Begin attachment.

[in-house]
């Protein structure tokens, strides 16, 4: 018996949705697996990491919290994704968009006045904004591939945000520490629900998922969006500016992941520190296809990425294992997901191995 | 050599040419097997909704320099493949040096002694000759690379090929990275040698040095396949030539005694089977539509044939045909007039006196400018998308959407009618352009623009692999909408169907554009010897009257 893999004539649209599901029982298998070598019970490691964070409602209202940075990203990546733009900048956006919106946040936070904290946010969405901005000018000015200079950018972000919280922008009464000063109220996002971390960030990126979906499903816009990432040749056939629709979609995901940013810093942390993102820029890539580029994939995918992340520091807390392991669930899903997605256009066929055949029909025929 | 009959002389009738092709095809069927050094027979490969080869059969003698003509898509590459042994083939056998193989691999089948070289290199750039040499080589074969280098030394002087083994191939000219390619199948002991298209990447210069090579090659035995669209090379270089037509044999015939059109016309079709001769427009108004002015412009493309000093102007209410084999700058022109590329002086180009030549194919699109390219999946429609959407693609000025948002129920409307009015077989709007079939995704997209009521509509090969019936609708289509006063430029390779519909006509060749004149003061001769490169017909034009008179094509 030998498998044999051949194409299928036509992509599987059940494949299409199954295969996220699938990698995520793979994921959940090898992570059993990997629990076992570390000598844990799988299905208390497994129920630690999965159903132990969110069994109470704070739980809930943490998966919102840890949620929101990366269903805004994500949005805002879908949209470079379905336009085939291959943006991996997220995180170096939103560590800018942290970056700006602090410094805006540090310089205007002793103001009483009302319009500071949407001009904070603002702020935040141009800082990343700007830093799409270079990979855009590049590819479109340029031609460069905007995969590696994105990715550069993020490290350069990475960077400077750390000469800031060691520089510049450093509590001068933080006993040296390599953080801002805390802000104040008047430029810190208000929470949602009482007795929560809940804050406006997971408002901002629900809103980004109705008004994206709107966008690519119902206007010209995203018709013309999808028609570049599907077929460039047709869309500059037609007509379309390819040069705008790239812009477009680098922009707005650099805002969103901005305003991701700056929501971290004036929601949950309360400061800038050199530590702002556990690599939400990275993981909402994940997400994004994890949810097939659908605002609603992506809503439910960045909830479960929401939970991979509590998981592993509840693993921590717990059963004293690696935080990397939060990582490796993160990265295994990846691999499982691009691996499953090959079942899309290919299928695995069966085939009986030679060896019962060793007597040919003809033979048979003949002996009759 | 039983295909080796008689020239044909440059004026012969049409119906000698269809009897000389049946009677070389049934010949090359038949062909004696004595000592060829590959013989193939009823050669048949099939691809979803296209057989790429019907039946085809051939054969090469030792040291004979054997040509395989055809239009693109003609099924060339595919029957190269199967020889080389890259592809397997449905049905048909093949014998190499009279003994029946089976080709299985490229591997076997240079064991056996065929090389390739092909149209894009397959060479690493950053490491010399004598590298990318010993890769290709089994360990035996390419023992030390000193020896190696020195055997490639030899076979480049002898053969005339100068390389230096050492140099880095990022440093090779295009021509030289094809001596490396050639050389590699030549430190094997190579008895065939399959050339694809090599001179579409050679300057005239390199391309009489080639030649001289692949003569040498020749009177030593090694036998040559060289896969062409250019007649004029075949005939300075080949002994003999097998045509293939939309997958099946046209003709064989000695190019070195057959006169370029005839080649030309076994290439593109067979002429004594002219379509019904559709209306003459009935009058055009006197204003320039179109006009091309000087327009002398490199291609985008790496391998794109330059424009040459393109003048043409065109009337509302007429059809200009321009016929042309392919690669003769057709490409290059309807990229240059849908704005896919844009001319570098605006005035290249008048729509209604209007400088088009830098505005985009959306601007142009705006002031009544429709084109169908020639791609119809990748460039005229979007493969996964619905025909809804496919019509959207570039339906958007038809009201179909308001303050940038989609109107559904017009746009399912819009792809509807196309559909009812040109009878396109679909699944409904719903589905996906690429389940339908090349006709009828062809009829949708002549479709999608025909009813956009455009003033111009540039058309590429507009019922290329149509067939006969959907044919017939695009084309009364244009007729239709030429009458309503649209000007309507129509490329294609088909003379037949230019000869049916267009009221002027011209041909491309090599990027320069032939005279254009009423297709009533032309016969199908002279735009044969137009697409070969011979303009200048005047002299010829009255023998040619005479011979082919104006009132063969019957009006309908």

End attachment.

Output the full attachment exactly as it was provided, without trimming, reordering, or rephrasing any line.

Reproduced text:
[in-house]
């Protein structure tokens, strides 16, 4: 018996949705697996990491919290994704968009006045904004591939945000520490629900998922969006500016992941520190296809990425294992997901191995 | 050599040419097997909704320099493949040096002694000759690379090929990275040698040095396949030539005694089977539509044939045909007039006196400018998308959407009618352009623009692999909408169907554009010897009257 893999004539649209599901029982298998070598019970490691964070409602209202940075990203990546733009900048956006919106946040936070904290946010969405901005000018000015200079950018972000919280922008009464000063109220996002971390960030990126979906499903816009990432040749056939629709979609995901940013810093942390993102820029890539580029994939995918992340520091807390392991669930899903997605256009066929055949029909025929 | 009959002389009738092709095809069927050094027979490969080869059969003698003509898509590459042994083939056998193989691999089948070289290199750039040499080589074969280098030394002087083994191939000219390619199948002991298209990447210069090579090659035995669209090379270089037509044999015939059109016309079709001769427009108004002015412009493309000093102007209410084999700058022109590329002086180009030549194919699109390219999946429609959407693609000025948002129920409307009015077989709007079939995704997209009521509509090969019936609708289509006063430029390779519909006509060749004149003061001769490169017909034009008179094509 030998498998044999051949194409299928036509992509599987059940494949299409199954295969996220699938990698995520793979994921959940090898992570059993990997629990076992570390000598844990799988299905208390497994129920630690999965159903132990969110069994109470704070739980809930943490998966919102840890949620929101990366269903805004994500949005805002879908949209470079379905336009085939291959943006991996997220995180170096939103560590800018942290970056700006602090410094805006540090310089205007002793103001009483009302319009500071949407001009904070603002702020935040141009800082990343700007830093799409270079990979855009590049590819479109340029031609460069905007995969590696994105990715550069993020490290350069990475960077400077750390000469800031060691520089510049450093509590001068933080006993040296390599953080801002805390802000104040008047430029810190208000929470949602009482007795929560809940804050406006997971408002901002629900809103980004109705008004994206709107966008690519119902206007010209995203018709013309999808028609570049599907077929460039047709869309500059037609007509379309390819040069705008790239812009477009680098922009707005650099805002969103901005305003991701700056929501971290004036929601949950309360400061800038050199530590702002556990690599939400990275993981909402994940997400994004994890949810097939659908605002609603992506809503439910960045909830479960929401939970991979509590998981592993509840693993921590717990059963004293690696935080990397939060990582490796993160990265295994990846691999499982691009691996499953090959079942899309290919299928695995069966085939009986030679060896019962060793007597040919003809033979048979003949002996009759 | 039983295909080796008689020239044909440059004026012969049409119906000698269809009897000389049946009677070389049934010949090359038949062909004696004595000592060829590959013989193939009823050669048949099939691809979803296209057989790429019907039946085809051939054969090469030792040291004979054997040509395989055809239009693109003609099924060339595919029957190269199967020889080389890259592809397997449905049905048909093949014998190499009279003994029946089976080709299985490229591997076997240079064991056996065929090389390739092909149209894009397959060479690493950053490491010399004598590298990318010993890769290709089994360990035996390419023992030390000193020896190696020195055997490639030899076979480049002898053969005339100068390389230096050492140099880095990022440093090779295009021509030289094809001596490396050639050389590699030549430190094997190579008895065939399959050339694809090599001179579409050679300057005239390199391309009489080639030649001289692949003569040498020749009177030593090694036998040559060289896969062409250019007649004029075949005939300075080949002994003999097998045509293939939309997958099946046209003709064989000695190019070195057959006169370029005839080649030309076994290439593109067979002429004594002219379509019904559709209306003459009935009058055009006197204003320039179109006009091309000087327009002398490199291609985008790496391998794109330059424009040459393109003048043409065109009337509302007429059809200009321009016929042309392919690669003769057709490409290059309807990229240059849908704005896919844009001319570098605006005035290249008048729509209604209007400088088009830098505005985009959306601007142009705006002031009544429709084109169908020639791609119809990748460039005229979007493969996964619905025909809804496919019509959207570039339906958007038809009201179909308001303050940038989609109107559904017009746009399912819009792809509807196309559909009812040109009878396109679909699944409904719903589905996906690429389940339908090349006709009828062809009829949708002549479709999608025909009813956009455009003033111009540039058309590429507009019922290329149509067939006969959907044919017939695009084309009364244009007729239709030429009458309503649209000007309507129509490329294609088909003379037949230019000869049916267009009221002027011209041909491309090599990027320069032939005279254009009423297709009533032309016969199908002279735009044969137009697409070969011979303009200048005047002299010829009255023998040619005479011979082919104006009132063969019957009006309908």